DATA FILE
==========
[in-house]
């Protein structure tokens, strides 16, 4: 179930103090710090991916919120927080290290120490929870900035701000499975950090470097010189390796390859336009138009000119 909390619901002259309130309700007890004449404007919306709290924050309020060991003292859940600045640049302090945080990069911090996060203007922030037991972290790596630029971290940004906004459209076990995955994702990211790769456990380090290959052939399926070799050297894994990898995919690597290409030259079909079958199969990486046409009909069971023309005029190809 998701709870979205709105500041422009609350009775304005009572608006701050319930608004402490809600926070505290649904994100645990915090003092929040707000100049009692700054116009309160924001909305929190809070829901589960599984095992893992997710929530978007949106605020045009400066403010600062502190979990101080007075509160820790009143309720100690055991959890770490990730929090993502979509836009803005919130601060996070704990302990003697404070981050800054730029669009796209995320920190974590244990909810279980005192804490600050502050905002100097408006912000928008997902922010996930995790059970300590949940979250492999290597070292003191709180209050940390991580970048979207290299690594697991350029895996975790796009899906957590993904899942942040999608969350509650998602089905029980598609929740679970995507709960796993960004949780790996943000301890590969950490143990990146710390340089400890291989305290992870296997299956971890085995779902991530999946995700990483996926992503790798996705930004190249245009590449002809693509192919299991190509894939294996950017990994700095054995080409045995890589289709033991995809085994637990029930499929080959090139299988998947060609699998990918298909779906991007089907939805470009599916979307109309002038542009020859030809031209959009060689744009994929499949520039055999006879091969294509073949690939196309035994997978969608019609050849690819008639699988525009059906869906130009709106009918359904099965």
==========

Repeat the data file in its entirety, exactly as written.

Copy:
[in-house]
């Protein structure tokens, strides 16, 4: 179930103090710090991916919120927080290290120490929870900035701000499975950090470097010189390796390859336009138009000119 909390619901002259309130309700007890004449404007919306709290924050309020060991003292859940600045640049302090945080990069911090996060203007922030037991972290790596630029971290940004906004459209076990995955994702990211790769456990380090290959052939399926070799050297894994990898995919690597290409030259079909079958199969990486046409009909069971023309005029190809 998701709870979205709105500041422009609350009775304005009572608006701050319930608004402490809600926070505290649904994100645990915090003092929040707000100049009692700054116009309160924001909305929190809070829901589960599984095992893992997710929530978007949106605020045009400066403010600062502190979990101080007075509160820790009143309720100690055991959890770490990730929090993502979509836009803005919130601060996070704990302990003697404070981050800054730029669009796209995320920190974590244990909810279980005192804490600050502050905002100097408006912000928008997902922010996930995790059970300590949940979250492999290597070292003191709180209050940390991580970048979207290299690594697991350029895996975790796009899906957590993904899942942040999608969350509650998602089905029980598609929740679970995507709960796993960004949780790996943000301890590969950490143990990146710390340089400890291989305290992870296997299956971890085995779902991530999946995700990483996926992503790798996705930004190249245009590449002809693509192919299991190509894939294996950017990994700095054995080409045995890589289709033991995809085994637990029930499929080959090139299988998947060609699998990918298909779906991007089907939805470009599916979307109309002038542009020859030809031209959009060689744009994929499949520039055999006879091969294509073949690939196309035994997978969608019609050849690819008639699988525009059906869906130009709106009918359904099965």